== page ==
RSVP for Our #PawZaar Twitter Party on Cyber Monday!

We’re excited to announce a special Twitter party on Cyber Monday, the biggest online day of the year! On Monday, Nov. 27, we’ll be hosting the #PawZaar Twitter party. For one hour,…

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Family pet dog had no police dog training, but…

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Thanks for you comment Wolfmommy. We admire your f…

Thanks for you comment Wolfmommy. We admire your fortitude in the middle of this impossible time period for true WDs. And we'll always be grateful for Karma. She showed us how bad the labeling debacle was getting in the sheltering world.

Oxo – So kind of you to send a donation today. I'll be buying some pups some fishy-good treats in your honor. Thank you!

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The “civet cat” of West Virginia

When I was a little boy, my grandmother once told me that one of her childhood dogs killed a civet cat.  I was old enough to know that civets lived in Africa and Asia, so when I got the chance, I asked my dad if grandma had ever been to Africa.  He said “No.” And the whole discussion ended.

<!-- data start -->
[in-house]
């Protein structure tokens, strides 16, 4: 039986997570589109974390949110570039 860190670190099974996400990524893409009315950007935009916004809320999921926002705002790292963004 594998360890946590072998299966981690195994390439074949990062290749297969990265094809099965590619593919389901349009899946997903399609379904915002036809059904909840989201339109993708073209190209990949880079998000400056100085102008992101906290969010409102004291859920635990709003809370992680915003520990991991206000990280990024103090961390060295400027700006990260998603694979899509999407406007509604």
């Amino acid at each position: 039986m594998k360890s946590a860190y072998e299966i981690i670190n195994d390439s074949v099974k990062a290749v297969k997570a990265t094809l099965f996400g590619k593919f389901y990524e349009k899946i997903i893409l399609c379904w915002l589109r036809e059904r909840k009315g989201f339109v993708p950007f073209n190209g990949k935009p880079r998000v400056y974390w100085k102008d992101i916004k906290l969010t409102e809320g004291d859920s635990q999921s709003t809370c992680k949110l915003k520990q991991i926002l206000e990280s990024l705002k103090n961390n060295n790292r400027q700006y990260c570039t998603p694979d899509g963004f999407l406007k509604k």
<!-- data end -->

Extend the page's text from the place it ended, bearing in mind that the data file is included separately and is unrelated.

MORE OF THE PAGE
I always wondered what grandma was talking about.

When I first started this blog, I was a little confused about the existence of spotted skunks in West Virginia. I asked if anyone had seen a spotted skunk in West Virginia, and of course, I got no response.

But it turns out there are some. It turns out that they are found only in the High Alleghenies, where the snow falls hard every winter.

This perplexed me.  I had always thought of Eastern spotted skunks as being a more or less “Southern” species, and although I often saw range maps of the species that included almost the entire state, I had never knew anyone who had seen one.

But maybe I did.

It turns out that one of the vernacular names for the spotted skunk is “civet cat.”

And that’s when the little anecdote my grandmother told me made a bit more sense. Her childhood dog had killed a “civet cat,” but it had most likely killed a spotted skunk.

As for that broad range map I linked to earlier, I think the reason the range appears to be so truncated now is that the spotted skunk was reviled in much of its range as a vector of rabies. Another common vernacular name for spotted skunk is “phoby cat”– “phoby” is short for “hyrdophobia” (often “hydrophoby” in some dialects)– it is very likely that there was massive persecution of spotted skunks in the lower elevations of the state.

It was just too hard to settle and farm in the higher mountains, and those mountains provided some sort of refuge for what is really a more subtropical species than one would typically find in such snowy country.

My grandmother’s childhood dog likely killed one of the few spotted skunks left in the lower elevations of West Virginia.

But I liked to pretend that she had gone to Africa.

Boyhood flights of fancy are tough to beat.

Natural History

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Meadow fox finds a mate

gray fox winter